Tech show spotlights business software

A number of small enterprise software companies plan to debut practical wares this week at the Demo conference in Arizona. Others take aim at security and utility computing.

Martin LaMonica Former Staff writer, CNET News
Martin LaMonica is a senior writer covering green tech and cutting-edge technologies. He joined CNET in 2002 to cover enterprise IT and Web development and was previously executive editor of IT publication InfoWorld.
Martin LaMonica
3 min read
A number of business software companies plan to debut practical wares this week at a conference dedicated to showcasing new technology.

Since the deflation of the Internet bubble, products on display at the Demo conference in Scottsdale, Ariz., have shifted away from radically new Web business plans to focus instead on pragmatic solutions and improvements to existing products.

Convoq, a start-up based in Lexington, Mass., plans to release at the show a product designed to combine the ad hoc communication methods of instant messaging with Web conferencing and collaboration. The company's product, called Convoq ASAP, allows a group of people to view their documents, speak and hold a video conference through a Web browser.

Unlike other Web conference systems, Convoq ASAP doesn't require people to download Web conferencing software; it uses Macromedia's Flash, which often is already installed on PCs, to display common information. The system links into existing instant messaging systems to show when people are available or to designate a backup for an individual.

Convoq is aiming the product at businesses seeking a relatively cheap method for internal company communications or for business-to-business scenarios, such as customer support and remote sales. The product and associated hosted service costs either $49.95 for five people per year or $99.95 for 25 people per year.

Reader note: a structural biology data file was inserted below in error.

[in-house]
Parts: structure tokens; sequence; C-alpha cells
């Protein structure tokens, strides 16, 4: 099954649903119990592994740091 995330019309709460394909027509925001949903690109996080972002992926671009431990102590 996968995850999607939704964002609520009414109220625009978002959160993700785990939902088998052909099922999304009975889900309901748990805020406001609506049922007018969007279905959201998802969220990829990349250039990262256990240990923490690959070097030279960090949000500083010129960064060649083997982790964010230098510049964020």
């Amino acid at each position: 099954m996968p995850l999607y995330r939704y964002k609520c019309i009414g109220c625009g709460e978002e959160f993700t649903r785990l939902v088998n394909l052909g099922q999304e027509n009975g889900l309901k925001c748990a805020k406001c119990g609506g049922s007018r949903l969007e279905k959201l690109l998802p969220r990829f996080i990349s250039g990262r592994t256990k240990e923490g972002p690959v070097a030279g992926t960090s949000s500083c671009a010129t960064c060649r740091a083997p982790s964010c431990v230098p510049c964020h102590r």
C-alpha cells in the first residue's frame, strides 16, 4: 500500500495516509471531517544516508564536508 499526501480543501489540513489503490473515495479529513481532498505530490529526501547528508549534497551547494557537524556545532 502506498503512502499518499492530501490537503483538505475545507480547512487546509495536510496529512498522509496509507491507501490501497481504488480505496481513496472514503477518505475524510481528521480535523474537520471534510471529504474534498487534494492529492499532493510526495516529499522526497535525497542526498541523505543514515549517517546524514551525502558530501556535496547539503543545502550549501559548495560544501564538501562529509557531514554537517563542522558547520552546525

Another company that plans to show off its software at the conference is trying to ride the utility computing wave. mValent develops products based on the idea that businesses are spending too much time and money on making changes to all the moving pieces in corporate data centers. The company has designed a system that lets technical administrators capture the configurations of servers, storage devices and software in a single place and automate tasks associated with making changes. The goal of utility computing is to let companies use their computing resources more cost-effectively.

Get Up to Speed on...
Utility computing
Get the latest headlines and
company-specific news in our
expanded GUTS section.

mValent's software can share configuration information with software from companies such as Opsware or BladeLogic in order to install applications on different machines at scheduled intervals. Industry heavyweights, such as Sun Microsystems, Hewlett-Packard, IBM and Veritas Software, have snapped up data center automation software companies to bolster their utility computing efforts.

"For the broader completion of the utility computing vision, we believe this will be a key part," said Swapnil Shah, CEO of mValent.

mValent's Active Configuration Management software, which has been sold to less than 10 clients so far, costs $50,000 for five users.

Security alert
Meanwhile, Forum Systems plans to release an XML (Extensible Markup Language) security firewall to prevent malicious attacks on corporate networks. The product, called XWall, is optimized specifically for applications that use XML messages to transport data and XML-based Web services protocols.

The company already sells a high-end security system, which costs around $50,000. XWall is aimed at smaller companies that need intrusion detection software but have less sophisticated applications and security demands than large corporations.

Get Up to Speed on...
Enterprise security
Get the latest headlines and
company-specific news in our
expanded GUTS section.

XWall, which can be installed as software or purchased as a hardware device, inspects network traffic, such as Web services Description Language (WSDL) schema and XML messages, for potential problems. Prices range from $2,500 for the software edition to a $10,000 rack-mounted device with advanced features.

The company believes that there is a market for Web services-specific security because Web services pose even higher security risks than traditional Web and server applications.

"There is extreme danger in Web services?this WSDL file is a handbook to your database," said Wes Swenson, CEO of Forum Systems. "We think Web services is being taken way too lightly by the big security companies."